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“How long ago was this?” asked Rachel. “From the bodies, we estimated six to twelve months.”

“Eight,” said Mike Lando. He turned grey.

“They pulled in,” said Marty, “and we were all here except for Mike and Lor, Mike was at a conference with the others, Lor was assigned to Earth patrol, she actually escorted their big ship in, the one that supervises the whole thing. It’s okay to talk about it, isn’t it?”

“Oh yeah,” said Lor, recrossing her legs in the weightless meeting room. “I had no idea. Not an inkling. They left their big mining ships way out there where we couldn’t pick them up. We were inside the orbit of Mars when the Ngugma gave us the next version of their story. They were going to bring these big supposed freighter support ships in, to help us load and market to their group, which was supposedly halfway across the galaxy. So that supposedly explained why they brought in all these other big ships. And then they parked two of them at Jupiter and two at Mars and one at Uranus, and the other three came up and got into Earth orbit.”

“And they just started dumping stuff on you guys?”

“They had it all planned out, of course,” said Marty. “They were telling us just what we wanted to hear, they gave us estimates of how much tech and stuff we could get in return for grinding up a few asteroids for the metals. And then all of a sudden there’s this bunch of shuttles coming down all over the planet, and they get to a hundred meters up and they all burst and these mini-shuttles come out and drop down and burst and there’s this shower of misty stuff, and then that’s over. And we’re all, like, what the heck was that? And they maintain silence, and like ten minutes later we get video of them blowing up the Mars base. And then these little fighters of theirs, they must be robotic, attack the Moon base and blow the crap out of it. And we’re like, whoa, what is going on here?”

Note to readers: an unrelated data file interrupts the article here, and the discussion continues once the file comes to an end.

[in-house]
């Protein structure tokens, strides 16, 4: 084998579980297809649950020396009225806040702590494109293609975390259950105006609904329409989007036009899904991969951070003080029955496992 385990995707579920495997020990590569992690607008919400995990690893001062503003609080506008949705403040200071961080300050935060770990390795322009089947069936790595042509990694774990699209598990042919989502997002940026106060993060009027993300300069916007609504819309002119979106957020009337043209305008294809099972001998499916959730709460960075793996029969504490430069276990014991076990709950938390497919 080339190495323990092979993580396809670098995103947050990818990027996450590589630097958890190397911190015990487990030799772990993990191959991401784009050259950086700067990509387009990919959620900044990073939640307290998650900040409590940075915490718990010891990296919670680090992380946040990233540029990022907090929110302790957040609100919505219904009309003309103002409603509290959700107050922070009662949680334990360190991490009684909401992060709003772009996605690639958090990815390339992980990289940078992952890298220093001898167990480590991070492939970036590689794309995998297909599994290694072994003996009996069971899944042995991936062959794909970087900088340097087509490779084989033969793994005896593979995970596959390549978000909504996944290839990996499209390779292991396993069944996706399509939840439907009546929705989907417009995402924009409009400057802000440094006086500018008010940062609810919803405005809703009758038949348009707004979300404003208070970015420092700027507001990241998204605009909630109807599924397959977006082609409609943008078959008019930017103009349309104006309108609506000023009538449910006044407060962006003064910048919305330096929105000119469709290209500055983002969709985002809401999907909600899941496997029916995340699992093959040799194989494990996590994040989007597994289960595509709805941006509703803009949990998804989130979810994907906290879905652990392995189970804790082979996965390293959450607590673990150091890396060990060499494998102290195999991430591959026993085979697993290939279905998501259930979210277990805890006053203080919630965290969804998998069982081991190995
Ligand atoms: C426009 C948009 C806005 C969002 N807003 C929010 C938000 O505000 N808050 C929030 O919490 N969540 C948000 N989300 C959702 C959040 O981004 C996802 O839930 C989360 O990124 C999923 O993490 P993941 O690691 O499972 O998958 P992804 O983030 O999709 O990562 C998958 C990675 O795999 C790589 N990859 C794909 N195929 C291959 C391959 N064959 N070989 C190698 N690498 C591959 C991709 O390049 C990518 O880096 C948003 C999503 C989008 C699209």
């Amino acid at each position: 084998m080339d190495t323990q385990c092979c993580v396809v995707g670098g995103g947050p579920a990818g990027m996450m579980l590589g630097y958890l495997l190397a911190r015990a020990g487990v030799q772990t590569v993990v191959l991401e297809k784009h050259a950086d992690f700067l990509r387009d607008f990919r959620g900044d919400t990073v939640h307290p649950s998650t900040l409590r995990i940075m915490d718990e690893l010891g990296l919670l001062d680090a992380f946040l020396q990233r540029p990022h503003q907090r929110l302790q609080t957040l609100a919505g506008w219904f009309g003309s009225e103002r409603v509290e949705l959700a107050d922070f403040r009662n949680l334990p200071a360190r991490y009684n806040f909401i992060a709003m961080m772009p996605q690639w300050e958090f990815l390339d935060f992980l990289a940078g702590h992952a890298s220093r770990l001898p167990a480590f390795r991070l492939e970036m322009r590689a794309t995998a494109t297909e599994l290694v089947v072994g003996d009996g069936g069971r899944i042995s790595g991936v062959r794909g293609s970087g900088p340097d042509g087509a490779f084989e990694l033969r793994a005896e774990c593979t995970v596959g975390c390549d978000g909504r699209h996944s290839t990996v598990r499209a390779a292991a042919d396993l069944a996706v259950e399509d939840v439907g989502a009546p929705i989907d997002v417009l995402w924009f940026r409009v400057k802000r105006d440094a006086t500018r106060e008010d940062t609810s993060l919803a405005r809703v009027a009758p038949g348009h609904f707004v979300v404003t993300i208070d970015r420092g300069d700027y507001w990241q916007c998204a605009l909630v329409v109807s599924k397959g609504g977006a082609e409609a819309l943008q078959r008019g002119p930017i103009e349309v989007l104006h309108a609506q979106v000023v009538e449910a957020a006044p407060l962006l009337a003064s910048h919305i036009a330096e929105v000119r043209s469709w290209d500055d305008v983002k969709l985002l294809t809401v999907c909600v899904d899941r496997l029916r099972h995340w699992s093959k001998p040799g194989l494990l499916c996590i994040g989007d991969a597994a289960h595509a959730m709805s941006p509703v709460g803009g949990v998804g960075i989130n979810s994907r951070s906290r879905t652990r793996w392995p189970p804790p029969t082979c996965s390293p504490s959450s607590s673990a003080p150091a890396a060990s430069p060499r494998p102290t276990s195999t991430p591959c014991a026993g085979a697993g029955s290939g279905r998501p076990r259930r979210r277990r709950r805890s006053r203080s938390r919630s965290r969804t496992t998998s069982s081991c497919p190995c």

“And still silence,” said Lor. “I high-tailed it to secure base in Spitsbergen. They’d already sent Mike there, we were ordered to head to Mathilde in secret, but only if we could make it in total secret. So we took two Ghosts and yeah, we managed to avoid detection, apparently. I’ll tell you, the people here did not trust us for the first week or two. Especially once the videos started coming in from the planet.”

Mike Lando made an uncomfortable noise. Marty said, “Mike was witness to the start of it, so forgive him if he suddenly has to leave the room.”

“I’m fine,” said Mike.

“You saw the start?” asked Rachel. “No, I’m sorry, let’s let Marty tell it. You’re a surgeon, right?”

“Yes,” said Marty. She smoothed her tunic over her six-month bulge. “The toxicity was 100%. The onset was pretty fast, maybe twelve to twenty-four hours. Whatever the virus wound up being, they engineered the heck out of it. People started getting sick the first day after the attack on the colonies, and then they started keeling over the second day. People we knew. Everyone we knew. At first, people were just feeling kind of rotten. It took us a good six hours to connect it to the Ngugma. And then we’re like, wait, you would do this? And they totally would. I mean, Earth Presidency lodged inquiries and protests. But in about two days, Earth Presidency was all dead.”